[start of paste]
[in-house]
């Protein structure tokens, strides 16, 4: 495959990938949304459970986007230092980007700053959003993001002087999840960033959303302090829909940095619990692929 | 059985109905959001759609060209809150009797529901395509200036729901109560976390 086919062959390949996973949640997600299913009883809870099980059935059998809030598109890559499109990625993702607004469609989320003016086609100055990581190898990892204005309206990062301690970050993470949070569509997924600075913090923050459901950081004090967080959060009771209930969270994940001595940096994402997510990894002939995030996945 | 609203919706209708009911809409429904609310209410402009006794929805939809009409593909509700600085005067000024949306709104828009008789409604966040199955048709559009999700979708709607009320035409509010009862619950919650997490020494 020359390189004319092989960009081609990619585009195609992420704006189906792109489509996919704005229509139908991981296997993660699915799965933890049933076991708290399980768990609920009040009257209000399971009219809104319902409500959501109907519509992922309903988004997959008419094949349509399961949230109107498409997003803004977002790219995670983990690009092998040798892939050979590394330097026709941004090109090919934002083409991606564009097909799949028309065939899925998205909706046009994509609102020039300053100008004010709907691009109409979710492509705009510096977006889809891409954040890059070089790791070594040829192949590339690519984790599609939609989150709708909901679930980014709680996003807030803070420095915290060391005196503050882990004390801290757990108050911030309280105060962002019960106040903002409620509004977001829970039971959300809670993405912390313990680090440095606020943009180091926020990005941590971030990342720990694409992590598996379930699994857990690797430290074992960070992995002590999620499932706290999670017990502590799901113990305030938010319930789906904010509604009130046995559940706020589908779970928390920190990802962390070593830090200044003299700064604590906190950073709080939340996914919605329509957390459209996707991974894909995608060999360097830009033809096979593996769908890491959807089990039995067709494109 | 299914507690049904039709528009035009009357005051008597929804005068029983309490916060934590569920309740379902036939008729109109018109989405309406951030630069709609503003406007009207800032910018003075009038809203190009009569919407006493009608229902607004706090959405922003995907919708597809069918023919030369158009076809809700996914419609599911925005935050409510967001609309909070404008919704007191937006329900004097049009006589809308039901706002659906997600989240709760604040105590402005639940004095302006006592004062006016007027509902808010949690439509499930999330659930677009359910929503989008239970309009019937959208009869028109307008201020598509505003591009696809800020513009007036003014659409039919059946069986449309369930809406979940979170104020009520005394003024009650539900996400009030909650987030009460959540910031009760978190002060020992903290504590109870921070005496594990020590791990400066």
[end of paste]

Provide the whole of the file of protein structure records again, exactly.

[in-house]
């Protein structure tokens, strides 16, 4: 495959990938949304459970986007230092980007700053959003993001002087999840960033959303302090829909940095619990692929 | 059985109905959001759609060209809150009797529901395509200036729901109560976390 086919062959390949996973949640997600299913009883809870099980059935059998809030598109890559499109990625993702607004469609989320003016086609100055990581190898990892204005309206990062301690970050993470949070569509997924600075913090923050459901950081004090967080959060009771209930969270994940001595940096994402997510990894002939995030996945 | 609203919706209708009911809409429904609310209410402009006794929805939809009409593909509700600085005067000024949306709104828009008789409604966040199955048709559009999700979708709607009320035409509010009862619950919650997490020494 020359390189004319092989960009081609990619585009195609992420704006189906792109489509996919704005229509139908991981296997993660699915799965933890049933076991708290399980768990609920009040009257209000399971009219809104319902409500959501109907519509992922309903988004997959008419094949349509399961949230109107498409997003803004977002790219995670983990690009092998040798892939050979590394330097026709941004090109090919934002083409991606564009097909799949028309065939899925998205909706046009994509609102020039300053100008004010709907691009109409979710492509705009510096977006889809891409954040890059070089790791070594040829192949590339690519984790599609939609989150709708909901679930980014709680996003807030803070420095915290060391005196503050882990004390801290757990108050911030309280105060962002019960106040903002409620509004977001829970039971959300809670993405912390313990680090440095606020943009180091926020990005941590971030990342720990694409992590598996379930699994857990690797430290074992960070992995002590999620499932706290999670017990502590799901113990305030938010319930789906904010509604009130046995559940706020589908779970928390920190990802962390070593830090200044003299700064604590906190950073709080939340996914919605329509957390459209996707991974894909995608060999360097830009033809096979593996769908890491959807089990039995067709494109 | 299914507690049904039709528009035009009357005051008597929804005068029983309490916060934590569920309740379902036939008729109109018109989405309406951030630069709609503003406007009207800032910018003075009038809203190009009569919407006493009608229902607004706090959405922003995907919708597809069918023919030369158009076809809700996914419609599911925005935050409510967001609309909070404008919704007191937006329900004097049009006589809308039901706002659906997600989240709760604040105590402005639940004095302006006592004062006016007027509902808010949690439509499930999330659930677009359910929503989008239970309009019937959208009869028109307008201020598509505003591009696809800020513009007036003014659409039919059946069986449309369930809406979940979170104020009520005394003024009650539900996400009030909650987030009460959540910031009760978190002060020992903290504590109870921070005496594990020590791990400066």